Susan K Perry Ph.D.

Creating in Flow

13 Fast Ways to Turn Moments of Home Time Into Quality Time

Boost your family's communication quotient in little bits of time, effortlessly.

Posted Jun 13, 2020

Samantha Villagran/FreeImages
Source: Samantha Villagran/FreeImages

Whether everyone in the family is (still) stuck at home for long days, or you're all back to going your own separate ways, staying emotionally connected as a family is not always automatic. 

Aim for brief, yet numerous, interactions. When they are spread out, the warm feelings continue all day long and make the best memories.

Choose times and places where you and your youngsters are relaxed and not too sleepy or hungry. Some kids freeze up if you set a particular time for talking. Try some of the activities below while you and they are also doing something else (but not when any of you are attached to a screen). Be sure each child has his or her own connecting-to-you time.

Kids need to feel safe to open up. Don’t be critical or tease your child for sharing, and don’t harp on grammar or spelling in notes. Listen, rather than ask a lot of questions.

Quick Anytime Connections

Squeeze of Love. Design your own way of showing love-in-a-hurry: a special hand squeeze, a wiggle of three fingers in the air, a particular set of eye blinks, blowing kisses from each finger.

Personal Toast. Even if your family’s breakfast is barely a speedy blur on the day’s horizon, take turns giving a personalized toast. Clink juice glasses and say, “Here’s to Josie’s arithmetic test!”

Our Song. Agree on a song that will be your family’s song (for the month or for keeps). Say you heard a particular song the day you moved into your new home. Whenever you hear it, call out, “That’s our song!” 

Best and Worst. At dinner, in the evening, or at bedtime, ask your child to tell about the best thing (or the funniest or the most interesting thing) that happened to her that day. You take a turn, too.

Spy Sight. Try this at bedtime or in the car or anytime. Have your child close her eyes, then you name something in her bedroom (or the car or any place you both choose). Now ask her to describe it. For a pillow, a preschooler may say “It’s big and fluffy,” while an older child could say, “It’s comforting, soft, smooth,” and so on, using lots of adjectives.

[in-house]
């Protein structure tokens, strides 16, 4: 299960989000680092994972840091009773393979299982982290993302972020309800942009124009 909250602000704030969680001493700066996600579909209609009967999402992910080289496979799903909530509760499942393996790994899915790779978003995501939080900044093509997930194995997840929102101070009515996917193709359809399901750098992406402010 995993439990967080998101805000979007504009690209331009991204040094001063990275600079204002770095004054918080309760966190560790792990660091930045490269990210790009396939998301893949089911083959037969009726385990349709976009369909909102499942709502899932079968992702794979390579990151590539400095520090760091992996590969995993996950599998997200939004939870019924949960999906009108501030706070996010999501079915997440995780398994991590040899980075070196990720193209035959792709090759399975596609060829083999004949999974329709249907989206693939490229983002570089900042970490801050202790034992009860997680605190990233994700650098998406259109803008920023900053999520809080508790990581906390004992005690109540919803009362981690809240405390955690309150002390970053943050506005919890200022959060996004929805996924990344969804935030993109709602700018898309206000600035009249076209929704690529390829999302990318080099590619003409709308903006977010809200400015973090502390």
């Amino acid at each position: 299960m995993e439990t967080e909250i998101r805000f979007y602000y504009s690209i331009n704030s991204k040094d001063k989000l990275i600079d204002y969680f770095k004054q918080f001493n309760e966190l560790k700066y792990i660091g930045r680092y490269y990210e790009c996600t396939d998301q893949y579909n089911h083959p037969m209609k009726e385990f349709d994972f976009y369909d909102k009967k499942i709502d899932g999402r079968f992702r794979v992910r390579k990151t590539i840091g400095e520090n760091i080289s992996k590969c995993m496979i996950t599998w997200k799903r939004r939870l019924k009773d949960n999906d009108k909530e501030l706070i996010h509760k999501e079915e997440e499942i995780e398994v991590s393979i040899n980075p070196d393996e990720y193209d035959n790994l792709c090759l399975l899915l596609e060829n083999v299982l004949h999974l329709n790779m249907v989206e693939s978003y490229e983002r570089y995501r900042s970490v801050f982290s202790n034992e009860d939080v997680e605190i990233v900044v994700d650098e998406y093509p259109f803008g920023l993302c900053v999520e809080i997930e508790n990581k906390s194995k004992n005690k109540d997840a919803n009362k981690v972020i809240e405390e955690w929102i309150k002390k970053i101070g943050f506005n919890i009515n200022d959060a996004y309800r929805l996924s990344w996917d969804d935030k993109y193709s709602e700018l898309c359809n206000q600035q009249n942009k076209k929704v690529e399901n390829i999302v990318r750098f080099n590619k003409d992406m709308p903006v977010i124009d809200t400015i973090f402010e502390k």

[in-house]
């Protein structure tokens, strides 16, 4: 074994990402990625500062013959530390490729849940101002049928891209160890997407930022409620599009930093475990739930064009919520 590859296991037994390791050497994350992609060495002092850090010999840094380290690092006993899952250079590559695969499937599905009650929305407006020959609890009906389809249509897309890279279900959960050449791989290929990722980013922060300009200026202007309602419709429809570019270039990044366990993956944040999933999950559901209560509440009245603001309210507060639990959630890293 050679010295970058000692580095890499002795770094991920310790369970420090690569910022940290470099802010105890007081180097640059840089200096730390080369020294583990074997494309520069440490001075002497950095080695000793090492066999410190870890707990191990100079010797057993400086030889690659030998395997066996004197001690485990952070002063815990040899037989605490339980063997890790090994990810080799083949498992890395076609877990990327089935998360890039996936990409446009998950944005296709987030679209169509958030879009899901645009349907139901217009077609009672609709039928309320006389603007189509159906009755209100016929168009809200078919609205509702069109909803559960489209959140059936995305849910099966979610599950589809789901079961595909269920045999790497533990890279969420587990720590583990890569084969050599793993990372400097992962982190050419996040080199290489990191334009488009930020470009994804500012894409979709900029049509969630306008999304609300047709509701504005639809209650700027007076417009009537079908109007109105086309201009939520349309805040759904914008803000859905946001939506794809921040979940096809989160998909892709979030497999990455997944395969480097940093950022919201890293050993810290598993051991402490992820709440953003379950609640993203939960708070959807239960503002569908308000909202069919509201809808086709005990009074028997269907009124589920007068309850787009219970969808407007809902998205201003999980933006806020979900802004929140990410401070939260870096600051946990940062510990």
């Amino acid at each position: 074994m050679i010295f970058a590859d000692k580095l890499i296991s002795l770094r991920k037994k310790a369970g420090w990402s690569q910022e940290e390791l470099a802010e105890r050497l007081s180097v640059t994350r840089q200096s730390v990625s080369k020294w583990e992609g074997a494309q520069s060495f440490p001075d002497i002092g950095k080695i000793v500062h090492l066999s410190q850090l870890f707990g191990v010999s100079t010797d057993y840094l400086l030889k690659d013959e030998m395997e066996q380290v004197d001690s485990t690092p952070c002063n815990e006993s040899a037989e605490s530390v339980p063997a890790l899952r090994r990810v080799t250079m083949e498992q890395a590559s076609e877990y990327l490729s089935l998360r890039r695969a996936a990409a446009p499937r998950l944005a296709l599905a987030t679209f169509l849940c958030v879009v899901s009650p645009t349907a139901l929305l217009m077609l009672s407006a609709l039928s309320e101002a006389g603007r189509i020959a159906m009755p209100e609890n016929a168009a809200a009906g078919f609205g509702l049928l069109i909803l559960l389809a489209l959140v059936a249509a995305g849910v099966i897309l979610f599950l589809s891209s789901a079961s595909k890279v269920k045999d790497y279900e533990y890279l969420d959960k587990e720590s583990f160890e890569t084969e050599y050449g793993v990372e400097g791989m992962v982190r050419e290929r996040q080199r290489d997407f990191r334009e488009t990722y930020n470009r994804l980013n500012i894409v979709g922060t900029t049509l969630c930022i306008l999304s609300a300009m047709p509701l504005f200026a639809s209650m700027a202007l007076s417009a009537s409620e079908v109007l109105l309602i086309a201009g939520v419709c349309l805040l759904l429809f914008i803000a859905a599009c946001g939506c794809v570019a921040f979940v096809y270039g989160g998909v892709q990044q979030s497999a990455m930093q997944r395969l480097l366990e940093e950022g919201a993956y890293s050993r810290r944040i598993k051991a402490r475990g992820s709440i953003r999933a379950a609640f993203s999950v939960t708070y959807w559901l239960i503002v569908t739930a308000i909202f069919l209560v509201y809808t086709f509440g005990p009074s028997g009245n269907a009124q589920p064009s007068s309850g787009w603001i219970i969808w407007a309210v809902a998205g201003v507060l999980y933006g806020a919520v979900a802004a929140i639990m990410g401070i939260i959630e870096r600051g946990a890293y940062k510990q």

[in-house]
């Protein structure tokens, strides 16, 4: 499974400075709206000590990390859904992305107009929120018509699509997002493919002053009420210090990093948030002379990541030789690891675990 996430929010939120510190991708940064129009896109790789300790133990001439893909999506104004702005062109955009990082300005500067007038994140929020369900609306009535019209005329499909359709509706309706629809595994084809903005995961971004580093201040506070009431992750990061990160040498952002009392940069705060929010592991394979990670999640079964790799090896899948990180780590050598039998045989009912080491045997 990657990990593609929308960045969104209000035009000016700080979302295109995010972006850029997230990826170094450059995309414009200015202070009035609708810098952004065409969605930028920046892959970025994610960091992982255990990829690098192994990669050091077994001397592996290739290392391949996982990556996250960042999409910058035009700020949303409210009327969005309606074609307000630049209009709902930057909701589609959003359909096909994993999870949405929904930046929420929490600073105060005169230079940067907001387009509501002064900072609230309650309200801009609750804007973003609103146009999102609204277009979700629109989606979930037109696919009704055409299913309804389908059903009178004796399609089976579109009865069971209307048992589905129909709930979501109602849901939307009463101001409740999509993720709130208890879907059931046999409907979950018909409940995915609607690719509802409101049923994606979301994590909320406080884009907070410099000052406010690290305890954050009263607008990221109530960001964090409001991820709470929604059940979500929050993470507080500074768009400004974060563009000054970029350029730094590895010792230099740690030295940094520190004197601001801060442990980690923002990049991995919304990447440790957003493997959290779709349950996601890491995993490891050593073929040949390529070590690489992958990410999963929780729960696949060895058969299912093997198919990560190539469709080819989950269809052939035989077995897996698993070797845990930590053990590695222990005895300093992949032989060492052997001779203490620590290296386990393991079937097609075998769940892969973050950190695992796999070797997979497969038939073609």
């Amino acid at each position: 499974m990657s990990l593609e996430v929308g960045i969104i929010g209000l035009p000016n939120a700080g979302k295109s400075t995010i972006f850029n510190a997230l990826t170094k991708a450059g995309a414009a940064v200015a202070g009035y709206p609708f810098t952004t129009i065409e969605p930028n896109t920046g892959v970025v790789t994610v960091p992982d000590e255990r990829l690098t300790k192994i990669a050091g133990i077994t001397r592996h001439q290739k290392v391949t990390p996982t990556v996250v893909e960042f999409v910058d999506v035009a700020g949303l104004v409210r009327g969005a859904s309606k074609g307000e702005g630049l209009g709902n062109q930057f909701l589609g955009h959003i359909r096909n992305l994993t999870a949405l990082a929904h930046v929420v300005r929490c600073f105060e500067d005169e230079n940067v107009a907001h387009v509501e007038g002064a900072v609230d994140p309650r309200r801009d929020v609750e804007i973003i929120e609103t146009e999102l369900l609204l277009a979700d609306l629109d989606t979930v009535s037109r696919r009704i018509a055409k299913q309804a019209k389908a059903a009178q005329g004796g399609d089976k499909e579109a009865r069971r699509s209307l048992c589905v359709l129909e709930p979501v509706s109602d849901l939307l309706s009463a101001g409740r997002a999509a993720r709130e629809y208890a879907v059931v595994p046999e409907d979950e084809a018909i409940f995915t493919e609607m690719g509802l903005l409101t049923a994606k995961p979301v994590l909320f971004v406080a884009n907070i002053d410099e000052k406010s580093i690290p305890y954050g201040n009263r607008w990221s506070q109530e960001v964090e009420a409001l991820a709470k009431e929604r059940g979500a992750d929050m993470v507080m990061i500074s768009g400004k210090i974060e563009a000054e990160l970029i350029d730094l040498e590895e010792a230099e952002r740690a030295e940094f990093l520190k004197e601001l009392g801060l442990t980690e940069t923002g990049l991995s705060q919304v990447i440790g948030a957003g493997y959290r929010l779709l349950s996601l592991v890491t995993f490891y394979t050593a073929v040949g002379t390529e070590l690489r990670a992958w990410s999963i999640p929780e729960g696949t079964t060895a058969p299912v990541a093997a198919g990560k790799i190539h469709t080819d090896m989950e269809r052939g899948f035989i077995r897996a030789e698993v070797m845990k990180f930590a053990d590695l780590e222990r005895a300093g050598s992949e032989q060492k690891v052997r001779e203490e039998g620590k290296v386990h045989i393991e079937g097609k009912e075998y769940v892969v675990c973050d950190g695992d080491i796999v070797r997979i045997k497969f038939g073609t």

Beyond the Lunchbox

Notes Are Us. Teach your kids to write notes by writing them notes whenever possible.  Everything from “I’ve been thinking of you. What a great kid you are!”  to “When you get done with your homework, could you please clear the table so I can be free for my Zoom meeting? Thanks!” 

Note Trail. Write your child a note to start a mini-scavenger hunt. Place Note #1 near the front doorknob. It might say, “You’re my favorite giggler in the universe! Find and giggle at note #2." Hide the second note nearby, another next to her toothbrush, and tape one on the bathroom mirror instructing her to look under her pillow. Have a small treat waiting at the end.

Hide-a-Note. Put a note to your child in a bottle or any small closable container. Hide it in a secure place that is within her ability to find. When she finds it — even if it takes days or weeks— she then writes a note back to you and hides it again. Keep the ritual going.

You've Got Mail. Send your child a postcard, whether you’re away or not. Kids love to get actual hard-copy mail.

Ongoing Projects

Family Bulletin Board. Choose a central place to put up a bulletin board to use as a family message center. Hang a large calendar to keep track of everyone’s appointments. List everyone’s chores, and encourage the posting of interesting clippings, jokes, and cartoons, or amusing quotes. If someone hears about a new park or odd museum, or gets an idea for a fun family outing, put that on the board. Take turns being the message monitor who takes down outdated postings.

Family Journal. Keep a big scrapbook handy so anyone can add anything at any time. If a couple of members of the family are enthused about some sport or hobby, the journal can also be used for related clippings, jokes, comments, or drawings.

Family Museum. Keep it simple, just a shelf or tabletop filled with rotating family mementos. Talk about why each person in the family chose each item. 

An In-Box of One's Own. Assign each family member a basket, shoebox, large envelope, or colored file folder to be their personal “in-box.” Leave notes and reminders and mail for each other. 

Copyright (c) 2020 by Susan K. Perry